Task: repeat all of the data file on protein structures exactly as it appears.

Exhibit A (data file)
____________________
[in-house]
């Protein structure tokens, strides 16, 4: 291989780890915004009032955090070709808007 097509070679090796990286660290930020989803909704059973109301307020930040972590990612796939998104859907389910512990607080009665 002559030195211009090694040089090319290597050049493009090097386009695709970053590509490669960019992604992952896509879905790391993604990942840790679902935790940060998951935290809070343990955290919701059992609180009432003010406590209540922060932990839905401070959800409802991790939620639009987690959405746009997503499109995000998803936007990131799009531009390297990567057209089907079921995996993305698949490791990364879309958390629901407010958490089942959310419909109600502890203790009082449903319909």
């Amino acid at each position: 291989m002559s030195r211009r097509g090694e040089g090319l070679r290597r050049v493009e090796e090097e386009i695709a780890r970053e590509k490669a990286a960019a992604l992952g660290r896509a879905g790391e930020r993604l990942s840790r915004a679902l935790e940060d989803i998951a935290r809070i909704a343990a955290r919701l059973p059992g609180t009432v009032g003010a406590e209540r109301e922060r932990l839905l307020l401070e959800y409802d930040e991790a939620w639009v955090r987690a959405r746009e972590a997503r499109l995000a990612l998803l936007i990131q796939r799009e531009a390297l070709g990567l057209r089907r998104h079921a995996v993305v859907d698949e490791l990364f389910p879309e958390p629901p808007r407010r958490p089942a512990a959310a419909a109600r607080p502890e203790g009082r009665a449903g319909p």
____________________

[in-house]
């Protein structure tokens, strides 16, 4: 291989780890915004009032955090070709808007 097509070679090796990286660290930020989803909704059973109301307020930040972590990612796939998104859907389910512990607080009665 002559030195211009090694040089090319290597050049493009090097386009695709970053590509490669960019992604992952896509879905790391993604990942840790679902935790940060998951935290809070343990955290919701059992609180009432003010406590209540922060932990839905401070959800409802991790939620639009987690959405746009997503499109995000998803936007990131799009531009390297990567057209089907079921995996993305698949490791990364879309958390629901407010958490089942959310419909109600502890203790009082449903319909």
């Amino acid at each position: 291989m002559s030195r211009r097509g090694e040089g090319l070679r290597r050049v493009e090796e090097e386009i695709a780890r970053e590509k490669a990286a960019a992604l992952g660290r896509a879905g790391e930020r993604l990942s840790r915004a679902l935790e940060d989803i998951a935290r809070i909704a343990a955290r919701l059973p059992g609180t009432v009032g003010a406590e209540r109301e922060r932990l839905l307020l401070e959800y409802d930040e991790a939620w639009v955090r987690a959405r746009e972590a997503r499109l995000a990612l998803l936007i990131q796939r799009e531009a390297l070709g990567l057209r089907r998104h079921a995996v993305v859907d698949e490791l990364f389910p879309e958390p629901p808007r407010r958490p089942a512990a959310a419909a109600r607080p502890e203790g009082r009665a449903g319909p």